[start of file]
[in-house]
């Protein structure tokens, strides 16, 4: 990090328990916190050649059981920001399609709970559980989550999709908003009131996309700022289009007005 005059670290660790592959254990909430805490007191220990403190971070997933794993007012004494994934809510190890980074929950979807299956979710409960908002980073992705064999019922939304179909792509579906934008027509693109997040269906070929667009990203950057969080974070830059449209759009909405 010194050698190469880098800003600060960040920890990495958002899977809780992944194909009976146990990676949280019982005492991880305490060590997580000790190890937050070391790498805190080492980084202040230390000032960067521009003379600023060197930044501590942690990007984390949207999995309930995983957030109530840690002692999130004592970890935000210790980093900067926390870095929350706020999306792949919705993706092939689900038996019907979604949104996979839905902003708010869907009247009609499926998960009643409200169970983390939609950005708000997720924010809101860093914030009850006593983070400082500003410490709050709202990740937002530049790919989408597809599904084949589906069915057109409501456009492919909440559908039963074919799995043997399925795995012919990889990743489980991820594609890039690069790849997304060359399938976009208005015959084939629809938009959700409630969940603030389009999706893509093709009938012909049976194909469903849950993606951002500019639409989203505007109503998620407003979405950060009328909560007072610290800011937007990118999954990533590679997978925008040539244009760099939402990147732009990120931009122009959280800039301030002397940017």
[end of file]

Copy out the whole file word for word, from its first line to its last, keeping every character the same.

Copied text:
[in-house]
């Protein structure tokens, strides 16, 4: 990090328990916190050649059981920001399609709970559980989550999709908003009131996309700022289009007005 005059670290660790592959254990909430805490007191220990403190971070997933794993007012004494994934809510190890980074929950979807299956979710409960908002980073992705064999019922939304179909792509579906934008027509693109997040269906070929667009990203950057969080974070830059449209759009909405 010194050698190469880098800003600060960040920890990495958002899977809780992944194909009976146990990676949280019982005492991880305490060590997580000790190890937050070391790498805190080492980084202040230390000032960067521009003379600023060197930044501590942690990007984390949207999995309930995983957030109530840690002692999130004592970890935000210790980093900067926390870095929350706020999306792949919705993706092939689900038996019907979604949104996979839905902003708010869907009247009609499926998960009643409200169970983390939609950005708000997720924010809101860093914030009850006593983070400082500003410490709050709202990740937002530049790919989408597809599904084949589906069915057109409501456009492919909440559908039963074919799995043997399925795995012919990889990743489980991820594609890039690069790849997304060359399938976009208005015959084939629809938009959700409630969940603030389009999706893509093709009938012909049976194909469903849950993606951002500019639409989203505007109503998620407003979405950060009328909560007072610290800011937007990118999954990533590679997978925008040539244009760099939402990147732009990120931009122009959280800039301030002397940017």